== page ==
Posted by: Bill Hornbeck | February 3, 2019

“For I am confident of this very thing, that He who began a good work in you will perfect it until the day of Christ Jesus.”

Today’s devotion comes from Luke 12:41-48.

“Peter said, “Lord, are You addressing this parable to us, or to everyone else as well?”  And the Lord said, “Who then is the faithful and sensible steward, whom his master will put in charge of his servants, to give them their rations at the proper time?  Blessed is that slave whom his master finds so doing when he comes.  Truly I say to you that he will put him in charge of all his possessions.  But if that slave says in his heart, ‘My master will be a long time in coming,’ and begins to beat the slaves, both men and women, and to eat and drink and get drunk;  the master of that slave will come on a day when he does not expect him and at an hour he does not know, and will cut him in pieces, and assign him a place with the unbelievers.  And that slave who knew his master’s will and did not get ready or act in accord with his will, will receive many lashes, but the one who did not know it, and committed deeds worthy of a flogging, will receive but few.  From everyone who has been given much, much will be required;  and to whom they entrusted much, of him they will ask all the more.”  Luke 12:41-48.

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Yes, we have a duty.  We should be “the faithful and sensible steward”.

Yes, we have fear of punishment.  We have been given much and entrusted with much.  We know our master’s will.  We know that much is required of us.  We know that if we “did not get ready or act in accord with his will”, we “will receive many lashes”.

But even if we do have a strong sense of duty and strong fear of punishment, we should not trust our self.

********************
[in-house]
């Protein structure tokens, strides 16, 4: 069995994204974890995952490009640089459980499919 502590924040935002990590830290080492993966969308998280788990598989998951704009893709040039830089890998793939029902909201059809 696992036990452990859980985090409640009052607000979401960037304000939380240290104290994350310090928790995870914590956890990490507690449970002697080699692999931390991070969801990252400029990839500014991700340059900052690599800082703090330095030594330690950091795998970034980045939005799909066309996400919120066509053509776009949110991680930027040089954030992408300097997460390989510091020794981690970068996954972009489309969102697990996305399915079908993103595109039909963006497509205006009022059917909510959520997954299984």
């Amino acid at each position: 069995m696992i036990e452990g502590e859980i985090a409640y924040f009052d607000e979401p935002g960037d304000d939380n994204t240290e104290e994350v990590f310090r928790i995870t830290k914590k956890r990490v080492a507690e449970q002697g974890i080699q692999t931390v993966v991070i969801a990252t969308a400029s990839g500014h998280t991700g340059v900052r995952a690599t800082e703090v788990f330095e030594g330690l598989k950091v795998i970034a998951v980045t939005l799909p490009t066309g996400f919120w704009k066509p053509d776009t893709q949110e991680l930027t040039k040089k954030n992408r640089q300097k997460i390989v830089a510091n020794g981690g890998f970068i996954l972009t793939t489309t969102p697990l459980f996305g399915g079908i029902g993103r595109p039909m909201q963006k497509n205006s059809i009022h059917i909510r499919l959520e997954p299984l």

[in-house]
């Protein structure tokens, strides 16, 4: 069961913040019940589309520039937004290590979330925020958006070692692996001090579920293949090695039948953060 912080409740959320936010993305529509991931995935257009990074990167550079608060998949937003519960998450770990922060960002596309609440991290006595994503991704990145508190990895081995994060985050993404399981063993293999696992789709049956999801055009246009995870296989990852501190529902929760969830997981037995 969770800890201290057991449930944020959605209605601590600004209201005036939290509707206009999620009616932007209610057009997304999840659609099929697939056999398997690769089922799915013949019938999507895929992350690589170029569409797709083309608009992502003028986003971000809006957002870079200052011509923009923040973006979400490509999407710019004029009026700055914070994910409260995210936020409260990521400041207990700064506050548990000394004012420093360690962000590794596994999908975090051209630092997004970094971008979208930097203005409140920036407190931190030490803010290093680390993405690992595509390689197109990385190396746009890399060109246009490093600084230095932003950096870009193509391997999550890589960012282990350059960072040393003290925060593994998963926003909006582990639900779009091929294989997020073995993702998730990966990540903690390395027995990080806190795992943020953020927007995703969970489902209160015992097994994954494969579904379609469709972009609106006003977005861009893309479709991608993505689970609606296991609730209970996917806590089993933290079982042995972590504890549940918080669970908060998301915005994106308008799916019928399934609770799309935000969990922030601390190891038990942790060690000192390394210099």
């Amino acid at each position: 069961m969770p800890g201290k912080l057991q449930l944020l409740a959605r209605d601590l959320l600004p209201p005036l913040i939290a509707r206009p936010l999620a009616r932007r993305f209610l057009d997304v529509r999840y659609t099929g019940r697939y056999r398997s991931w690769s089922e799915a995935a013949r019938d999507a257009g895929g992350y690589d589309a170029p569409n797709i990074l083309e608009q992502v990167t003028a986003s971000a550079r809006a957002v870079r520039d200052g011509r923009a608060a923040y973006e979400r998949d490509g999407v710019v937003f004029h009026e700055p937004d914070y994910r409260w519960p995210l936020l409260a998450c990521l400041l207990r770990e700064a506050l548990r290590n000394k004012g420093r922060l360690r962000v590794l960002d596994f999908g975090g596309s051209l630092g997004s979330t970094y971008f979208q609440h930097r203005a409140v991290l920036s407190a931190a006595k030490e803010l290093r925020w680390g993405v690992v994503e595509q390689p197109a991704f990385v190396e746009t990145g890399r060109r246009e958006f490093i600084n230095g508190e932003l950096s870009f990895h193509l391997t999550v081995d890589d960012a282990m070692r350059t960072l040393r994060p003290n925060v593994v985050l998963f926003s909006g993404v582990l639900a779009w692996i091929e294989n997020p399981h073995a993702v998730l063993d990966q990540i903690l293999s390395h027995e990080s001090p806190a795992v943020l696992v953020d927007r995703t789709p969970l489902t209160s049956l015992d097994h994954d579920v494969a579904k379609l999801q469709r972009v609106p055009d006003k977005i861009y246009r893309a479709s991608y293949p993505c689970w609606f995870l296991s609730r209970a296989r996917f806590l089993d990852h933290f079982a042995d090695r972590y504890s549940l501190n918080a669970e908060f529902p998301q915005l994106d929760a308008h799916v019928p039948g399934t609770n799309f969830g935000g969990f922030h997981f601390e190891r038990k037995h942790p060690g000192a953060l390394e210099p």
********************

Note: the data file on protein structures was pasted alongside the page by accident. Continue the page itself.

“Who can so faithfully serve God?!  Who can escape punishment?!” 

Our comfort is not in our sense of duty, nor in our fear of punishment, nor in our ability to faithfully serve God, nor even in our gratitude to God.

Q. 1.  What is thy only comfort in life and death?

A.  That I with body and soul, both in life and death, am not my own, but belong unto my faithful Savior Jesus Christ;  who, with His precious blood, hath fully satisfied for all my sins, and delivered me from all the power of the devil;  and so preserves me that without the will of my heavenly Father, not a hair can fall from my head;  yea, that all things must be subservient to my salvation, and therefore, by His Holy Spirit, He also assures me of eternal life, and makes me sincerely willing and ready, henceforth, to live unto Him.  Heidelberg Catechism.

In other words, our comfort is that we trust God that He “makes me sincerely willing and ready, henceforth, to live unto Him.”

How does God make us “sincerely willing and ready, henceforth, to live unto Him”?

“For we are His workmanship, created in Christ Jesus for good works, which God prepared beforehand so that we would walk in them.”  Ephesians 2:10.

“And God is able to make all grace abound to you, so that always having all sufficiency in everything, you may have an abundance for every good deed;”  2 Corinthians 9:8.

“for it is God who is at work in you, both to will and to work for His good pleasure.”  Philippians 2:13.

“But the fruit of the Spirit is love …”  Galatians 5:22.

“For I am confident of this very thing, that He who began a good work in you will perfect it until the day of Christ Jesus.”  Philippians 1:6.

“Therefore, my brethren, you also were made to die to the Law through the body of Christ, so that you might be joined to another, to Him who was raised from the dead, in order that we might bear fruit for God.  For while we were in the flesh, the sinful passions, which were aroused by the Law, were at work in the members of our body to bear fruit for death.  But now we have been released from the Law, having died to that by which we were bound, so that we serve in newness of the Spirit and not in oldness of the letter.”  Romans 7:4-6.


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